This story is about why I don’t go to school in my hometown of Mistissini. I am now 14 years old, and in Secondary 3. I go to school in Ouje-Bougoumou. I used to go to school in Mistissini, but it was too rough for me. There, I cried almost every day after school because I was always teased or beaten up by other students. Most of the students would call me names.
I still remember one of the students who would spit on me when I wore new clothes. So I always wore old clothes to school. I hated new clothes. I never went out because I was scared that I would be beaten up. When I did go out, I would only go to visit my grandmother or aunts and uncles down the road.
One day, at last, my parents and I got tired of it. They decided to send me to school somewhere else. I was then sent to school in North Bay, Ontario. I was only 10 years old. I really liked going to school there. The problem was that I missed my family, and I didn’t really like where I was staying because I was the only girl. There were four boys in the house, and they would tease me too. I went to school there for about half a year.
After North Bay, I went back to school in Mistissini again because my parents couldn’t afford to send me to North Bay any more. At first, going back to school in Mistissini was okay, because my new classmates were different. Then came summer vacation.
On the first day of school of the new year, however, I was again with the same classmates. They started to abuse me all over again. I cried because I was hurt. The teacher told me to go home because of the problems with the students who were teasing me. I went home. After that I didn’t want to go back to constant abuse and humiliation again. My parents, however, didn’t like that I no longer wanted to go to school. We had a problem. I was 11 years old, and had decided to quit school. We went to see social services. They helped me understand that I shouldn’t quit school. We decided to try the school in Ouje-Bougoumou. My mom called in order to find a boarding home. A home was recommended for me. My mom called them. They gave us an answer within half an hour.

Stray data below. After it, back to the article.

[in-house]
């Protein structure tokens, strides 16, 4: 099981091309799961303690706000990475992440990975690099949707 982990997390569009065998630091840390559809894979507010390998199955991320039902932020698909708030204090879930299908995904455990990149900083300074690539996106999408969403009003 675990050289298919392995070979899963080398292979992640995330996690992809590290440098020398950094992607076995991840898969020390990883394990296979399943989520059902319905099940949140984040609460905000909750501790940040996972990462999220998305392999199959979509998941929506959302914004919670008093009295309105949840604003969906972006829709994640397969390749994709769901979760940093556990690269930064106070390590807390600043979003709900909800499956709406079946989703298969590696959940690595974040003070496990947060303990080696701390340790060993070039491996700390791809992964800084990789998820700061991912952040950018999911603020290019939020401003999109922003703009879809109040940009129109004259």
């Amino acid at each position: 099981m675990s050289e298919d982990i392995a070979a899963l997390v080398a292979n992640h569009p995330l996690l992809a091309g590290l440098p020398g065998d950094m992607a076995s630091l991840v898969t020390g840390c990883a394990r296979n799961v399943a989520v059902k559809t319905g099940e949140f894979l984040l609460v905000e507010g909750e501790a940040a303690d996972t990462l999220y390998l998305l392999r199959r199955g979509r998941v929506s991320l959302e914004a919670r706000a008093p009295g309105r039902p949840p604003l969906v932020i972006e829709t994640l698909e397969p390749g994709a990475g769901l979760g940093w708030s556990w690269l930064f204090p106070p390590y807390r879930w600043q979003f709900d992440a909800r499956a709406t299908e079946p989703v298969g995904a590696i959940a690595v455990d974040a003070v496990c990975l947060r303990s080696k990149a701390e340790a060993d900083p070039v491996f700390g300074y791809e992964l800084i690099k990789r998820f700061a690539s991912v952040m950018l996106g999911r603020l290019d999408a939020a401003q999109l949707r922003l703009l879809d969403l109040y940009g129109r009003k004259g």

I started school in Ouje-Bougoumou in October of 1995.
I was 11 years old, in Grade Six. I was very shy, and nervous that I would get teased or beaten up. It didn’t happen like I thought. I was happy to be in school where the students did not tease or abuse me physically.
Now, I stay in a nice home with my boarding home parents, Judy and Raymond Capissisit. They take care of me, and help me by having rules and a curfew in the house. At first I didn’t understand why they had rules. It is to keep me out of trouble. They support me in my work and in my social life, by teaching me values like respect, love and honour. I love going to school here, even though we have our ups and downs, but we always work things out. Ouje-Bougoumou youth are pretty nice people to be with.
I plan to graduate from school here and then go to college. I must try to forgive the youth in Mistissini for treating me as they did. What I still want to know is why they treated me like this? Why me?
Angelina Tina Gunner Sec. 3, English Sector
In closing, I would like to thank you for reading my story. I would also like to personally thank my parents in Mistissini, Malcolm and Caroline Trapper, for their love and support since the day I left Mistissini. I love you, mom and dad. I also wish to thank my boarding home parents for encouraging me to write my story. Also, thanks to my teacher, Max Campbell, for proof-reading my story.
Message from boarding house parents:
Angelina is now 14 years old and growing up to be a fine young lady. She is no longer shy and has shown a big improvement in her social well-being compared to when she first came to us, “a wounded little girl.”
Note from one of my teachers In Ouje-Bougoumou:
When Angelina first came to my class she was indeed a wounded soul. It was months before she trusted others enough to relax. At first she was always withdrawn and afraid of being attacked. Over time I have watched Angelina soften. I can remember when I first heard her voice, and later the sound of her laughter. The other students called her “Muchacha” with affection and fondness – the nickname of an adopted sister, the name of one who has become part of our family. Muchacha means “girl” in Spanish, and she became just this – one lovely girl among all the other lovely girls of our community.
There is such a soft strength in Angelina now. I cannot tell her why these children did this to her in Mistissini. What I can say is that they have lost a chance to know this wonderful “healed girl” that we have come to know and love. Their loss has become our gain.